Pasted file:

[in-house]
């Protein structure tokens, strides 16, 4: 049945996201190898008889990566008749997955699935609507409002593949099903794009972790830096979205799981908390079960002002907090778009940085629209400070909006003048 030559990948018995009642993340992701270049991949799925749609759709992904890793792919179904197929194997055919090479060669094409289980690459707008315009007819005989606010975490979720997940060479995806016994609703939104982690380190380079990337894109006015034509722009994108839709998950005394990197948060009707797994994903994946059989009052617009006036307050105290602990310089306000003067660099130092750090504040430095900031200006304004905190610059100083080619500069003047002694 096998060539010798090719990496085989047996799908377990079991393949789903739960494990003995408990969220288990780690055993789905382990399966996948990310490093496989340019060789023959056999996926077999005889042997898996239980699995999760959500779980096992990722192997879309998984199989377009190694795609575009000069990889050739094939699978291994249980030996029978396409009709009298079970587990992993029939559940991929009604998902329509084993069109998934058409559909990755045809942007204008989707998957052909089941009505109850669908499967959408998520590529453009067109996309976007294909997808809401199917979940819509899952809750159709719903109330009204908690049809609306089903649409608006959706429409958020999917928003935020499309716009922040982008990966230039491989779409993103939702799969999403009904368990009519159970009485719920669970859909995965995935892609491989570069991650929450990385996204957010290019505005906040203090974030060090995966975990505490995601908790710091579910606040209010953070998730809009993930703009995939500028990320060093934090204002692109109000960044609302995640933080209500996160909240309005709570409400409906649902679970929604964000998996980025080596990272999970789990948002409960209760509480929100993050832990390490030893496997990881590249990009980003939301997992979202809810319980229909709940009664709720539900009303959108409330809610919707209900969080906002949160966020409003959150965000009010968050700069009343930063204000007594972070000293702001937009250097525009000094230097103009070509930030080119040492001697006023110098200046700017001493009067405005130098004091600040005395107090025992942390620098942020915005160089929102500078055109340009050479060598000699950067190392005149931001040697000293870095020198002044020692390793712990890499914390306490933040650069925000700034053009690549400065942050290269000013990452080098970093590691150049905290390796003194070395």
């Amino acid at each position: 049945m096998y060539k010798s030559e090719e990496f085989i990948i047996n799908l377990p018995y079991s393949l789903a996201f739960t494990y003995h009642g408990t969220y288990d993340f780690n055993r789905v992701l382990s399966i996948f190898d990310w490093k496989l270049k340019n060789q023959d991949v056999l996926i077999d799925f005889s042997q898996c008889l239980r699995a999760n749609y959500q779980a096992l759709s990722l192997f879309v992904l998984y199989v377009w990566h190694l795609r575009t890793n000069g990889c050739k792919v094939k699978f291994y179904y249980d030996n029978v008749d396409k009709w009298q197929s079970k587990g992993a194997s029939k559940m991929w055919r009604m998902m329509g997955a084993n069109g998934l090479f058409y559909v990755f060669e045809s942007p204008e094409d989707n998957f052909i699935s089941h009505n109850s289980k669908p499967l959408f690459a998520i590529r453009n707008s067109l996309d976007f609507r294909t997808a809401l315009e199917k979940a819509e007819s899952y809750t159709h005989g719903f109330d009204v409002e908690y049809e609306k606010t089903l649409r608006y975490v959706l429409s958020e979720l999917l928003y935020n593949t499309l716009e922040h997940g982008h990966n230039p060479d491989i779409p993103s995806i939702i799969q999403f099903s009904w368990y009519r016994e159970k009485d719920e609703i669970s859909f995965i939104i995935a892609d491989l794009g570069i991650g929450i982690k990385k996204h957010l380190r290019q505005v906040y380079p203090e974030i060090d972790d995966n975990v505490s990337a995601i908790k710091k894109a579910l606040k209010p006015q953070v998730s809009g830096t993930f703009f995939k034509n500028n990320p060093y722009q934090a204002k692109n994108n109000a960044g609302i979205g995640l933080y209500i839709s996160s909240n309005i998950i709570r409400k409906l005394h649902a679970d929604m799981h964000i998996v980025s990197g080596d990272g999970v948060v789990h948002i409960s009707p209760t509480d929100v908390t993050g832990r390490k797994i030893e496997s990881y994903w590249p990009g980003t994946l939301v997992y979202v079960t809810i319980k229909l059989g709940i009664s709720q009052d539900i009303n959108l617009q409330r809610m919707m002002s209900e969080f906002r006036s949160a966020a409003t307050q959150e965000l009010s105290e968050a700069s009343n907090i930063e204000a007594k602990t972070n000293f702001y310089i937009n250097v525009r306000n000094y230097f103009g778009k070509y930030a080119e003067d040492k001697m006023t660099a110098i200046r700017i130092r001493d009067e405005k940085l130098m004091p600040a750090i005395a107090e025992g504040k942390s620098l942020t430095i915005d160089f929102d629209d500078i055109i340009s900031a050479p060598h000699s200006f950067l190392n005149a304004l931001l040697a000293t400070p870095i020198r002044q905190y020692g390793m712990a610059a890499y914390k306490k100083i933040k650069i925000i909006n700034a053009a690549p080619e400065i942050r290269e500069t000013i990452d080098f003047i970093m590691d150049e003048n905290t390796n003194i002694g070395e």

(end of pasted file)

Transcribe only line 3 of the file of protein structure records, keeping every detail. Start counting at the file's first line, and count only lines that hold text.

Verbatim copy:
């Amino acid at each position: 049945m096998y060539k010798s030559e090719e990496f085989i990948i047996n799908l377990p018995y079991s393949l789903a996201f739960t494990y003995h009642g408990t969220y288990d993340f780690n055993r789905v992701l382990s399966i996948f190898d990310w490093k496989l270049k340019n060789q023959d991949v056999l996926i077999d799925f005889s042997q898996c008889l239980r699995a999760n749609y959500q779980a096992l759709s990722l192997f879309v992904l998984y199989v377009w990566h190694l795609r575009t890793n000069g990889c050739k792919v094939k699978f291994y179904y249980d030996n029978v008749d396409k009709w009298q197929s079970k587990g992993a194997s029939k559940m991929w055919r009604m998902m329509g997955a084993n069109g998934l090479f058409y559909v990755f060669e045809s942007p204008e094409d989707n998957f052909i699935s089941h009505n109850s289980k669908p499967l959408f690459a998520i590529r453009n707008s067109l996309d976007f609507r294909t997808a809401l315009e199917k979940a819509e007819s899952y809750t159709h005989g719903f109330d009204v409002e908690y049809e609306k606010t089903l649409r608006y975490v959706l429409s958020e979720l999917l928003y935020n593949t499309l716009e922040h997940g982008h990966n230039p060479d491989i779409p993103s995806i939702i799969q999403f099903s009904w368990y009519r016994e159970k009485d719920e609703i669970s859909f995965i939104i995935a892609d491989l794009g570069i991650g929450i982690k990385k996204h957010l380190r290019q505005v906040y380079p203090e974030i060090d972790d995966n975990v505490s990337a995601i908790k710091k894109a579910l606040k209010p006015q953070v998730s809009g830096t993930f703009f995939k034509n500028n990320p060093y722009q934090a204002k692109n994108n109000a960044g609302i979205g995640l933080y209500i839709s996160s909240n309005i998950i709570r409400k409906l005394h649902a679970d929604m799981h964000i998996v980025s990197g080596d990272g999970v948060v789990h948002i409960s009707p209760t509480d929100v908390t993050g832990r390490k797994i030893e496997s990881y994903w590249p990009g980003t994946l939301v997992y979202v079960t809810i319980k229909l059989g709940i009664s709720q009052d539900i009303n959108l617009q409330r809610m919707m002002s209900e969080f906002r006036s949160a966020a409003t307050q959150e965000l009010s105290e968050a700069s009343n907090i930063e204000a007594k602990t972070n000293f702001y310089i937009n250097v525009r306000n000094y230097f103009g778009k070509y930030a080119e003067d040492k001697m006023t660099a110098i200046r700017i130092r001493d009067e405005k940085l130098m004091p600040a750090i005395a107090e025992g504040k942390s620098l942020t430095i915005d160089f929102d629209d500078i055109i340009s900031a050479p060598h000699s200006f950067l190392n005149a304004l931001l040697a000293t400070p870095i020198r002044q905190y020692g390793m712990a610059a890499y914390k306490k100083i933040k650069i925000i909006n700034a053009a690549p080619e400065i942050r290269e500069t000013i990452d080098f003047i970093m590691d150049e003048n905290t390796n003194i002694g070395e």